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Service Dog Training

Letter from Founder

FROM THE FOUNDER

Lori Stevens

My name is Lori Stevens, and I am the Founder and Executive Director of Patriot PAWS Service Dogs.  In 2005, I was working as a professional dog trainer when I was asked to help a group of disabled veterans by assisting them in training their dogs.  After visiting the VA Hospital in Dallas, I realized the great need that many of our mobility-impaired veterans have for assistance dogs.  I wanted to try to help them, so with only a few friends and family members on board, I started Patriot PAWS in a small storefront in Rockwall in 2006.

I can hardly believe how much we’ve grown since then.  We now occupy an entire warehouse and are outgrowing it so rapidly that the top of our current wish list is for someone to help us acquire a piece of land and custom-build a training center to better meet our ever-expanding needs.  Our small paid staff is assisted by a host of volunteers from all walks of life doing everything from administrative work to socializing our dogs to holding demonstrations and fundraisers on our behalf and much, much more.  I call them my “angels unawares” from the quote from Hebrews.

The Texas Department of Criminal Justice (TDCJ) came on board with us in 2008 when they allowed us to start an all-female inmate training program in Gatesville at the Crain and Lane Murray units.  Carefully-screened inmates are selected for our program in which they are trained to become dog trainers.  They take puppies new to the program and teach them all the basics with the puppies living with them behind bars.  After basics, custom training begins in which the dogs are taught behaviors to assist someone who is mobility-impaired.  They can pick up dropped items, provide bracing to get up and down, bring the phone, help with household chores such as laundry, go get help in an emergency, ease the effects of PTSD and so much more, not the least of which is be a best friend and full-time companion.  A number of these inmates have gone on to work in dog-related fields after parole including two who now work for us as trainers here in Rockwall.  We are very proud of the success of our TDCJ program in which our dogs get quality training, the inmates learn skills they can use after parole and disabled veterans get the help that they so desperately need.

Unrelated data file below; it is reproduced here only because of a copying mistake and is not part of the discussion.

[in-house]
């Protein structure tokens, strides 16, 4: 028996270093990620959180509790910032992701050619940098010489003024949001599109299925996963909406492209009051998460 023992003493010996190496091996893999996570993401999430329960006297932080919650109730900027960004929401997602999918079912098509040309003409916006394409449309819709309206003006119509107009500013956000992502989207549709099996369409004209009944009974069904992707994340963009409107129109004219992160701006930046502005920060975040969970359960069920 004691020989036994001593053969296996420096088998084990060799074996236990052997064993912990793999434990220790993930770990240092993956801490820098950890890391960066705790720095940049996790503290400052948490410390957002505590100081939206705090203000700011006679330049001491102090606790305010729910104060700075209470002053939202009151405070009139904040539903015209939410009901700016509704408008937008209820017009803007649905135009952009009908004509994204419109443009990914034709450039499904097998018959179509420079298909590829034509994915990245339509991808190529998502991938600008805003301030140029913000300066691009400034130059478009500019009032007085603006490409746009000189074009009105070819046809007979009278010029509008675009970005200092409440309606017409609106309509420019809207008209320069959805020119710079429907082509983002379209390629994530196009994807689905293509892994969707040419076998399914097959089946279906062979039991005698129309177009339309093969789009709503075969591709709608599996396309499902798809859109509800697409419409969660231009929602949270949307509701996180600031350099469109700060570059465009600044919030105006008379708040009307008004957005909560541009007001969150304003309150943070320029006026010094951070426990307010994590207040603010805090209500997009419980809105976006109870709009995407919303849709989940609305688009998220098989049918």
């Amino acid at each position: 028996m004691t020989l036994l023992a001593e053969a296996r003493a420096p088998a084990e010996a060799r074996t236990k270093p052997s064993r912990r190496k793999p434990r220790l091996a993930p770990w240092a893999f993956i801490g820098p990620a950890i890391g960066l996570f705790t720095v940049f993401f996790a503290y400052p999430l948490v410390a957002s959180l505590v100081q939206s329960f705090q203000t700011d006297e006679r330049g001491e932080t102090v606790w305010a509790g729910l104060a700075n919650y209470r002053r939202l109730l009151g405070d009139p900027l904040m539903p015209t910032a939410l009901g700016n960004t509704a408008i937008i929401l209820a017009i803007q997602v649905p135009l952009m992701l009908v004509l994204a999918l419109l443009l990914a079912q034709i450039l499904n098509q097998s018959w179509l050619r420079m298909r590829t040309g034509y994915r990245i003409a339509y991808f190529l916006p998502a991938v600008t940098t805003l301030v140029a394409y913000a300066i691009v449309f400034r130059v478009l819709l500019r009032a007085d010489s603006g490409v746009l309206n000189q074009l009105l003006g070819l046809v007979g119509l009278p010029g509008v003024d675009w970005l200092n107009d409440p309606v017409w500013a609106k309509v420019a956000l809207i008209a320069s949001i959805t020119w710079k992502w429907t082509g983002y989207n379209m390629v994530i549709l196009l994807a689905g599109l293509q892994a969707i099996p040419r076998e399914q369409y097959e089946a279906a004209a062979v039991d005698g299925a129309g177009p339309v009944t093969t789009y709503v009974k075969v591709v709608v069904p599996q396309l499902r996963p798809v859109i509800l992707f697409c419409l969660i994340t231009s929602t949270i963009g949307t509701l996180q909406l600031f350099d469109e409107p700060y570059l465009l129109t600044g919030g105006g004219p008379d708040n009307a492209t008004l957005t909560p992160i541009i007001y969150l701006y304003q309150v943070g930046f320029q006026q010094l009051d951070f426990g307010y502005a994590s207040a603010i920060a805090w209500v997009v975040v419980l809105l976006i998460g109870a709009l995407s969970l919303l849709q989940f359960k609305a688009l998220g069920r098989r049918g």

A young lady once told me that I’m her hero.  I was taken aback by her words, and upon reflection, concluded that I’m no hero, that heroes are those who have served our country and sacrificed so much for all of us.  What I am is a truly blessed person who, with the help of my staff, volunteers and inmate trainers, is able to give back to these true heroes to make their lives just a little bit better.  We owe them far more than we can ever repay, but we’re doing what we can, four paws at a time.